Amazon.com Widgets The Good Place (Michael L. Umphrey on gardening, teaching, and writing)

"Peace is not an absence of war; it is a virtue, a state of mind, a disposition for benevolence, confidence, justice. - Benedict Spinoza."

Levels of storytelling, Part 1
     Everyday stories

Early in the twentieth century, William Graham Sumner in Folkways pointed out that stories such as Bud Cheff’s a person learns “what conduct is approved or disapproved; what kind of man is admired most; how he ought to behave in all kinds of cases; and what he ought to believe and respect.” He reminds us that “all this constitutes . . . the most essential and important education.”

This level of everyday narration may be thought of as a first level of storytelling. It goes on among us almost without pause. If the values we express in this level of narration aren’t consistent with what we say we believe and want, then we probably aren’t going where we think are.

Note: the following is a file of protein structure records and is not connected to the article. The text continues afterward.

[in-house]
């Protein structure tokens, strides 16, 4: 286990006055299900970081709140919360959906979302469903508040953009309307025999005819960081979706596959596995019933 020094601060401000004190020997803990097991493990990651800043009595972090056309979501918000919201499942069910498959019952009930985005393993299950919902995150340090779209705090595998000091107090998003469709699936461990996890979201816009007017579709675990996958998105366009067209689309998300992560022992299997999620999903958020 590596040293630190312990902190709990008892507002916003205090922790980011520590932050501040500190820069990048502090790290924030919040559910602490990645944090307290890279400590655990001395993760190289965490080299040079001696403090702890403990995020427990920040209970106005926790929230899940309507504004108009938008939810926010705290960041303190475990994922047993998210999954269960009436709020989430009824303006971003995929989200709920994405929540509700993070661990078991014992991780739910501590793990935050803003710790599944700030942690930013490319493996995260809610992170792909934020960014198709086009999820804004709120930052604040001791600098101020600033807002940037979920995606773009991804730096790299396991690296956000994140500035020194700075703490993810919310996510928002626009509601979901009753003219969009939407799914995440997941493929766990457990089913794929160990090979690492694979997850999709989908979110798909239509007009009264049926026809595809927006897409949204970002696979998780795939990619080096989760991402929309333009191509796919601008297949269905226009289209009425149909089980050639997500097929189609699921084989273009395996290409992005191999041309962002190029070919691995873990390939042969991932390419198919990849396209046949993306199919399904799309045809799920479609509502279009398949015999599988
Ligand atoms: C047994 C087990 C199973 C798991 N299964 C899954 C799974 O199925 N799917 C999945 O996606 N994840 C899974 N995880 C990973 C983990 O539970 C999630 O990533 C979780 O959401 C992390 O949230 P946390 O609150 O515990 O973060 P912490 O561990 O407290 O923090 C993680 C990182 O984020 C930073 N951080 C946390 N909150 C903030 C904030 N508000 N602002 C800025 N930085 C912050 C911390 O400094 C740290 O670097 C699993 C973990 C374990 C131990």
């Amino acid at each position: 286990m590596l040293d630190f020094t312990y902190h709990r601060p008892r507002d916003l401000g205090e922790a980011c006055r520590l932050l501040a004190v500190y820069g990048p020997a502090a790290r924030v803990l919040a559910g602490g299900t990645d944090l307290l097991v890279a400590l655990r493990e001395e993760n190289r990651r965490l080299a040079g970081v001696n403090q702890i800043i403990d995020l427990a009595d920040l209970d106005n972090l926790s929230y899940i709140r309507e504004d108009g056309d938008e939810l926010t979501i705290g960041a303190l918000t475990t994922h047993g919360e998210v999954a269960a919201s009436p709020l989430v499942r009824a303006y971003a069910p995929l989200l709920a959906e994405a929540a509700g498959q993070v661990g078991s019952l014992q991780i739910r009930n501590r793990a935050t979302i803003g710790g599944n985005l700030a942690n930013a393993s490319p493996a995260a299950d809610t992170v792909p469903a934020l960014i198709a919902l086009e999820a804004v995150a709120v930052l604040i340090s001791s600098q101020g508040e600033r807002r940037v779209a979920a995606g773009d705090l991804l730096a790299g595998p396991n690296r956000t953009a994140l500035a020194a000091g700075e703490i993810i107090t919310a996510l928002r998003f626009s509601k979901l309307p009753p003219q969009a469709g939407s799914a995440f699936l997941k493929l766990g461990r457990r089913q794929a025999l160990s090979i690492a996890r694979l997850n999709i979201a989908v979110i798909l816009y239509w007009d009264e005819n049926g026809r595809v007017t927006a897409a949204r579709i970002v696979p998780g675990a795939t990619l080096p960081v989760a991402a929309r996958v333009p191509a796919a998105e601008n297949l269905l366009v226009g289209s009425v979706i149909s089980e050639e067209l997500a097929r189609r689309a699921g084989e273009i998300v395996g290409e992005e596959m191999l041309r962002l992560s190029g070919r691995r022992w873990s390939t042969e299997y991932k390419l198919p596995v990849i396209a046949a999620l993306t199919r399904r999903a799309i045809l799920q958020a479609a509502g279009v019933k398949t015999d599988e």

Teachers who complain about administrators, for example, but also claim that students should respect their authority are, at best, incoherent. To get a grasp on what a school actually teaches, as opposed to what it merely espouses, visit the teachers’ lounge and listen to the stories teachers are telling about students, parents, and administrators. This will give you a better guide to a school’s moral intelligence and purpose than whatever is said in character classes or board meetings.

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Posted by Michael L Umphrey
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2005 Michael L. Umphrey
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